Blending the boldly futuristic with a nomadic past and vast, wild beauty

With a name that translates to ‘land of the wanderers’, Kazakhstan is as enigmatic as it is epic. From astronauts taking off in the Kazakh desert, to the ski runs on the Tien Shan mountains, everything here is on a truly dramatic scale. Satisfy your adventurous spirit in this cultural melting pot, which gleams with space-age architecture, otherworldly canyons and grassy steppes as far as the eye can see. 

Practical Information

Capital city

The Kazakhstani tenge (KZT), in 200, 500, 1,000, 2,000, 5,000, 10,000 and  20,000 notes.

Thanks to the Kazakh peoples’ nomadic past as herders, horsemeat and mutton are common in modern Kazakhstani cuisine. Influences from other countries abound, from Russia to Korea and the Middle East. Beshbarmak is a national favourite – a sharing dish of meat and noodles served with a broth, and best enjoyed in good company.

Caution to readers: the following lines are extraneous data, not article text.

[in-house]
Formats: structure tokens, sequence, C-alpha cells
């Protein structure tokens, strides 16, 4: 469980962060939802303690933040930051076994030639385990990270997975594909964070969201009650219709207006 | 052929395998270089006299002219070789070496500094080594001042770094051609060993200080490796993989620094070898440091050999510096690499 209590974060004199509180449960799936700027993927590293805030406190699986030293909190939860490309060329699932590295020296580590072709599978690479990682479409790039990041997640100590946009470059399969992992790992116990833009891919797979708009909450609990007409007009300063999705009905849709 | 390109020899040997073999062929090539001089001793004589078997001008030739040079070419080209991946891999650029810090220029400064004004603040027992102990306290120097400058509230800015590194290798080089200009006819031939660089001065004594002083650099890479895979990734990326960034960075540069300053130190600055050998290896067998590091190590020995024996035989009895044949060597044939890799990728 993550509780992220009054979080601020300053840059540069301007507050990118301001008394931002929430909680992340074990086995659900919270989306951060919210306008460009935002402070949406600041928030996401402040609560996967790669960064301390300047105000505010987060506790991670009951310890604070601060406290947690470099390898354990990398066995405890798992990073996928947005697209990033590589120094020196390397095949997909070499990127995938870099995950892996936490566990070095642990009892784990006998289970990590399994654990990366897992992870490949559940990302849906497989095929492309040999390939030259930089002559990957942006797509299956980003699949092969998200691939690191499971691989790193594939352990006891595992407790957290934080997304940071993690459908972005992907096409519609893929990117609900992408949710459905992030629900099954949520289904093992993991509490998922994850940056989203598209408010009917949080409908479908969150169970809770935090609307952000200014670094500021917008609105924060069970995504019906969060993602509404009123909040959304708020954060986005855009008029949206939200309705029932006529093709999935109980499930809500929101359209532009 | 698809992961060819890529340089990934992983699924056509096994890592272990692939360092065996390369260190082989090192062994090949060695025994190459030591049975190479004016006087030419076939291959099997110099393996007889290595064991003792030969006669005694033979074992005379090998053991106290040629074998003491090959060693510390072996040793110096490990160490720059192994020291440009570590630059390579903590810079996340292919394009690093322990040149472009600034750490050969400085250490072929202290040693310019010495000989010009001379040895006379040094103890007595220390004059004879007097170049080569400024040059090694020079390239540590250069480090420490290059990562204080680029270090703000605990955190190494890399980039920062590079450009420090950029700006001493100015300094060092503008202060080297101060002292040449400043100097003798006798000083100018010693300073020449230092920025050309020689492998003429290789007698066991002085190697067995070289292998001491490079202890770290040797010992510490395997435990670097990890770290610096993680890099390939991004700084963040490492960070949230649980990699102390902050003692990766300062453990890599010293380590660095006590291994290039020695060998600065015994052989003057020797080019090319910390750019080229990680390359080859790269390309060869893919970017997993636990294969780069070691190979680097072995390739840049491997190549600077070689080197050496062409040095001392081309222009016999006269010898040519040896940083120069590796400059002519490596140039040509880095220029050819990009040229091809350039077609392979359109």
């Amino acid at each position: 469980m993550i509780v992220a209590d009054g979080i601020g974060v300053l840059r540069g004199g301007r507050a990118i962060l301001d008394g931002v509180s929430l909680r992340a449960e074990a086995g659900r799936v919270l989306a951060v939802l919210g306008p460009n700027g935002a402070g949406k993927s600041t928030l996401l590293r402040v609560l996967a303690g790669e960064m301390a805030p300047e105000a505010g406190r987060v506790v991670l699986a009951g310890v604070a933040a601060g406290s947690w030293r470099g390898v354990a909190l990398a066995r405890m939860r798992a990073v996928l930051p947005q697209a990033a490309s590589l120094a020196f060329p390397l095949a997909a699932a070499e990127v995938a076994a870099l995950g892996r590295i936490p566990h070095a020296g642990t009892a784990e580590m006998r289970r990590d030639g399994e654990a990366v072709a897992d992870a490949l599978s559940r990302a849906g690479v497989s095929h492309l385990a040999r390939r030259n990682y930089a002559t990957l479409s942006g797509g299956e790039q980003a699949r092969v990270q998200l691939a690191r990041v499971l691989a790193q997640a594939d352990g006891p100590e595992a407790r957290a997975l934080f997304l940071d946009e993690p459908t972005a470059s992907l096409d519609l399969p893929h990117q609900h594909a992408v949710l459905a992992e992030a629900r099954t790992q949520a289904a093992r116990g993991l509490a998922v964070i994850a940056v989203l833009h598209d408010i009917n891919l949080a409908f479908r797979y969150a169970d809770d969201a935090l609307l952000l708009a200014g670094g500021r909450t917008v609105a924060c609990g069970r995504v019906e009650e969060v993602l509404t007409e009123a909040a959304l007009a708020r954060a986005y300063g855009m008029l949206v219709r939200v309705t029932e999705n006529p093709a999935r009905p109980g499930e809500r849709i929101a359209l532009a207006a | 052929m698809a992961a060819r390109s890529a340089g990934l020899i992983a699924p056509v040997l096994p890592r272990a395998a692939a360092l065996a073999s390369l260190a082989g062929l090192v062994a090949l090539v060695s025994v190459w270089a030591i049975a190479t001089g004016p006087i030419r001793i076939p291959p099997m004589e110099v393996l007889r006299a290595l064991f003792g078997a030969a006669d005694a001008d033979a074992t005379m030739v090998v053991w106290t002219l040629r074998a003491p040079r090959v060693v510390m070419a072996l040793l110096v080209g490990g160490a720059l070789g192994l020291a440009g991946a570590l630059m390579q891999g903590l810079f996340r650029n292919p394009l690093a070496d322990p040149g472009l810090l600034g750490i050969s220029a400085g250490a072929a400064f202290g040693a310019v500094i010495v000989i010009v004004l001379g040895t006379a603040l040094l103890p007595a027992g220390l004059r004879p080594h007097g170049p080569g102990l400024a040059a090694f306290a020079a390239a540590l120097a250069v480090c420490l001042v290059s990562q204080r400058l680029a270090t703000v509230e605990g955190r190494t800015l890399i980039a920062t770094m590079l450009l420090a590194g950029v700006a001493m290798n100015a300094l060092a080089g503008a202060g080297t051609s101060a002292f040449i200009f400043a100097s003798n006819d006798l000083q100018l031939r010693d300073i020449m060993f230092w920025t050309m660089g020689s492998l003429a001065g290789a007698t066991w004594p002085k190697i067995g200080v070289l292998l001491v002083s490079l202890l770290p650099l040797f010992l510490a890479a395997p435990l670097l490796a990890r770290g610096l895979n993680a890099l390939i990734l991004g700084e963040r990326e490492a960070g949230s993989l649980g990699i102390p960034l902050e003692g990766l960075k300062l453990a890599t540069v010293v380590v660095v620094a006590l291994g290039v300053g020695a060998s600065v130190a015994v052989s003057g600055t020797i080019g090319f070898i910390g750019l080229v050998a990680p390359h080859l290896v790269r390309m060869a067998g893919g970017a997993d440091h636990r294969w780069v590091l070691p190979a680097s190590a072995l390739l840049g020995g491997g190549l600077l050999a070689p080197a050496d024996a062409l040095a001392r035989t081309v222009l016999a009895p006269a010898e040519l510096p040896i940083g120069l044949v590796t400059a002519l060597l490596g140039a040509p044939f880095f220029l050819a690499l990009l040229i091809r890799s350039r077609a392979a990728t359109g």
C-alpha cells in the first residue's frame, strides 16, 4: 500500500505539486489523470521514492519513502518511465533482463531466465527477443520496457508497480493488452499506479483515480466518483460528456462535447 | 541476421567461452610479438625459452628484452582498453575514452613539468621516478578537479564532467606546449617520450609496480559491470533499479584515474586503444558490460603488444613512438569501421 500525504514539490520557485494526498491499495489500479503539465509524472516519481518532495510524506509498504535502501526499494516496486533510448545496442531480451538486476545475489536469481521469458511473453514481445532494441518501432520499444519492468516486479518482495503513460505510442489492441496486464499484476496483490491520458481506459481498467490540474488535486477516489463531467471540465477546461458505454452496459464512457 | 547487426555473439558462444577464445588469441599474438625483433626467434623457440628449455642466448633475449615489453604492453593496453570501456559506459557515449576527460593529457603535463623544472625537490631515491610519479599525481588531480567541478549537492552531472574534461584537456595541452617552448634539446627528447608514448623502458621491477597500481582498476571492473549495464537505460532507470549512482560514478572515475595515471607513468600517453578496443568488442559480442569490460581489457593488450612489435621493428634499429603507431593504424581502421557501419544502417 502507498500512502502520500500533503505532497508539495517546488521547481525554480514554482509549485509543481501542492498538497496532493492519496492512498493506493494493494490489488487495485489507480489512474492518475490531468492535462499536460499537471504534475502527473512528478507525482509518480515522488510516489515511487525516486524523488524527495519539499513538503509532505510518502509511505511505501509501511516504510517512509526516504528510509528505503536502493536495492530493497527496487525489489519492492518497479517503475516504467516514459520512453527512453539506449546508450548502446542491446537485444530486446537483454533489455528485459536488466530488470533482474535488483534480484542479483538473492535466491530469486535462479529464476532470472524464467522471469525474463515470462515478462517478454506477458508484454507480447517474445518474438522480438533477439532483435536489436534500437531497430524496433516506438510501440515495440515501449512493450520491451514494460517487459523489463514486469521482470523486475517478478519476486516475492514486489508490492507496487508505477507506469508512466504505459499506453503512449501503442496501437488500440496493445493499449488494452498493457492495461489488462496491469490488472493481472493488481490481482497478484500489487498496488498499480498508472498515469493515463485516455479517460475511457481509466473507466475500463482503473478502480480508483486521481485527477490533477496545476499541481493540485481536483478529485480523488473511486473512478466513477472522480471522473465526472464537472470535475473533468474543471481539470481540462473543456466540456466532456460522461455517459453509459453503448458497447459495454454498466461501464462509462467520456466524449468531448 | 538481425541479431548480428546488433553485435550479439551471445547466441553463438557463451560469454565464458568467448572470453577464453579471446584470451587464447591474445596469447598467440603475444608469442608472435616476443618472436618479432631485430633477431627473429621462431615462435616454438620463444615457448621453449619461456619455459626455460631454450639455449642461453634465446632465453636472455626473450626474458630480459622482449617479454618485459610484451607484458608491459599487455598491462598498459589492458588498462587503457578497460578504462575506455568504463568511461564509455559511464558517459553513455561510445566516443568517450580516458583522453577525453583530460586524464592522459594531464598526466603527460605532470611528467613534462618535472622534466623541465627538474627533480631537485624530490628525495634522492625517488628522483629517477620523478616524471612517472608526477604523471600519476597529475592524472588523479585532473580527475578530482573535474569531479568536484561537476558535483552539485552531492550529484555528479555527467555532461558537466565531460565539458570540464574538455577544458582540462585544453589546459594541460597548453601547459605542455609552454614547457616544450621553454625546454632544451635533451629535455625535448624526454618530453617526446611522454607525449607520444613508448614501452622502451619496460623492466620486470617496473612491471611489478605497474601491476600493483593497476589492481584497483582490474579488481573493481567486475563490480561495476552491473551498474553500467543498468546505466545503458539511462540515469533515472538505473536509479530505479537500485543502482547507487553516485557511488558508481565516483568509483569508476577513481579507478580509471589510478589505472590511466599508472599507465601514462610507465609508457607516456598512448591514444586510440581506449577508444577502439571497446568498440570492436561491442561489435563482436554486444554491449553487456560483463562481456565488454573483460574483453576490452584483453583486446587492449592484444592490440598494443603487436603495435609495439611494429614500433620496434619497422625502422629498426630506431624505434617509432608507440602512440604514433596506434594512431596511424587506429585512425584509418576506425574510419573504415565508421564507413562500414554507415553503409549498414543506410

Tipping etiquette
There’s usually a small service charge added to hotel and restaurant bills. Feel free to add an extra tip, but it certainly wouldn’t be expected. 

Saying hello
Use Сәлеметсіз бе (salemetsiz be) in a formal setting, or if you want to be respectful to an elder. Otherwise, a simple сәлем (salem) is the equivalent of ‘hi!’.

When To Go

October to March are decidedly chilly months in Kazakhstan, with temperatures dipping far below zero. May to September is perfect for hiking across Kazakhstan’s vast, wildflower-covered steppes, spotting migrating birds, and comfortable sight-seeing around Nur-Sultan.


Top Tip from SLH

Horse-riding is intrinsic to Kazakh culture. Watch their popular sport ‘kyz kuu’, as young men and women in traditional dress race each other on horseback.